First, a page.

Big is not something you would immediately place in the same sentence as microbe. However if your ambition is to catalog all microbes on earth it is probably wise to think very big. That is exactly what the Earth Microbiome Project aims to do in what we can rightly call massively collaborative science. Here’s a brief run down of the project and what we might expect when completed.
Here is their description of the project:
“The Earth Microbiome Project is a proposed massively multidisciplinary effort to analyze microbial communities across the globe. The general premise is to examine microbial communities from their own perspective. Hence we propose to characterize the Earth by environmental parameter space into different biomes and then explore these using samples currently available from researchers across the globe. We will analyze 200,000 samples from these communities using metagenomics, metatranscriptomics and amplicon sequencing to produce a global Gene Atlas describing protein space, environmental metabolic models for each biome, approximately 500,000 reconstructed microbial genomes, a global metabolic model, and a data-analysis portal for visualization of all information.”
You can read more about the project’s ambitions here.
Ok, that is really, really ambitious. The process is fairly straightforward: divide the earth into different ecological areas (biomes; i.e. soil, sea, human, insect, animal, town, city, atmosphere… you name it), find samples from them, extract and sequence the DNA and then use the information to piece together what’s there, microbially speaking. The project actually promises to go much further by looking at what the microbes might be doing too. The scale of this project though is absolutely mind blowing with the amount of data being generated dwarfing any previous microbial ecology project. The guarantee from all this is that we are certainly going to discover new species and strains of microbes and learn a great deal about what they might be doing. The other neat point is that all the data and the tools to analyse it will be available freely on the web. You, me or anyone else can get involved (if you know what you are doing) and get stuck in. This is bound to result in spin off research and most likely spin off technologies that will be relevant to daily life. Quite what, we will have to wait and see.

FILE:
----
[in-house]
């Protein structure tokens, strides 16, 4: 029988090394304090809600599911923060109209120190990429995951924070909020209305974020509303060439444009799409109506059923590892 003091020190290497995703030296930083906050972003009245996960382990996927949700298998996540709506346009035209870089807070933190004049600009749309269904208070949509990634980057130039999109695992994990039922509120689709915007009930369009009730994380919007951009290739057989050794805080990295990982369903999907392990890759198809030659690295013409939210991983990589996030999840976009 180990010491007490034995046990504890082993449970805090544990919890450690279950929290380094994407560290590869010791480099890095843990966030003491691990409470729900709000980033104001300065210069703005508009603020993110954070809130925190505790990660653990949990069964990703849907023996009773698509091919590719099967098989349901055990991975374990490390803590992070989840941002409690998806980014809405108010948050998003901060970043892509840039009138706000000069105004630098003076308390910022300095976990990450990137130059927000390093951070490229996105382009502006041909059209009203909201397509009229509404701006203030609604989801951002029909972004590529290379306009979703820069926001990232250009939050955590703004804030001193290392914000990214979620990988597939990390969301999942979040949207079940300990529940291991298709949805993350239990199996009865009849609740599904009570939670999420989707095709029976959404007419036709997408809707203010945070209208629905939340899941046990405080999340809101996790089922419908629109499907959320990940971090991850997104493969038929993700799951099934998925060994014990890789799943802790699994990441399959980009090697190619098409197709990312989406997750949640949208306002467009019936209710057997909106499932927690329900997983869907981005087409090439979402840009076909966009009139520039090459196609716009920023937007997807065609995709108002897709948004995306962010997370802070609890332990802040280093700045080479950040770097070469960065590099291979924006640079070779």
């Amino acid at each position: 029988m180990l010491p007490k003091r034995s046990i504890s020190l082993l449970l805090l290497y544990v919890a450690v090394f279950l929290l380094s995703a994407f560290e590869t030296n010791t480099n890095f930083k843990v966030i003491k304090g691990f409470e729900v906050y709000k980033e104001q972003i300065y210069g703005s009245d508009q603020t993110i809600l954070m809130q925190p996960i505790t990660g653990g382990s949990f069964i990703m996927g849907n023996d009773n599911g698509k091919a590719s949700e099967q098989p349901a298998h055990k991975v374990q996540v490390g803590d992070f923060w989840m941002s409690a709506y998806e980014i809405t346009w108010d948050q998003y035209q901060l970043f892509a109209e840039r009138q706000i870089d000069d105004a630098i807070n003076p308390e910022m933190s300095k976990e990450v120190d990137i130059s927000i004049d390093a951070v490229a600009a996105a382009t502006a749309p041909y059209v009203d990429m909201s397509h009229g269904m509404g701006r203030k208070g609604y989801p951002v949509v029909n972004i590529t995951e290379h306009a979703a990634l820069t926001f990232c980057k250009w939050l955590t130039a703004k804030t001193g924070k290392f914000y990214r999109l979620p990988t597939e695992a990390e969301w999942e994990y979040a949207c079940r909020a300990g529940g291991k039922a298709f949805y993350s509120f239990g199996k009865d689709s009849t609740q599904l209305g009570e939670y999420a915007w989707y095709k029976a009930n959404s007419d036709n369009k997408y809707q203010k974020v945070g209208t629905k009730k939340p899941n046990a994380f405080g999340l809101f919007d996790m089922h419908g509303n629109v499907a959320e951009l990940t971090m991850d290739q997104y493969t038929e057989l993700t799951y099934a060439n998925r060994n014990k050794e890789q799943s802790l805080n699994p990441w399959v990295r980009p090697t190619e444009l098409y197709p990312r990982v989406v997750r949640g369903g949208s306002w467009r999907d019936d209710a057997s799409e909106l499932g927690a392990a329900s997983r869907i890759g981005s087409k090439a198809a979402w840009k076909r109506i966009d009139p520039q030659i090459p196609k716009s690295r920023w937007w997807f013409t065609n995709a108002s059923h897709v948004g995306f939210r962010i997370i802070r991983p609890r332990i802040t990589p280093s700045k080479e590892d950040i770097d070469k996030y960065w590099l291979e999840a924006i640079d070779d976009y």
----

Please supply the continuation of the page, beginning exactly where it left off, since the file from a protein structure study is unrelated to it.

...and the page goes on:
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Microbes... and us humans.
Bringing context and meaning to interesting discoveries made about microbes and how they might affect us. Even more specifically, it is about investigating the science of microbiology and explaining what it means and what we should think about with respect to the latest microbial discoveries..
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Max Bingham. I'm a science writer and this is my channel for going on and on about a topic I think is fascinating. I worked for 10 years as a research scientist studying gut microbes. I have a PhD in gut microbiology. All opinions are mine, except when they're from a guest, and any waffle is just a great idea working itself out.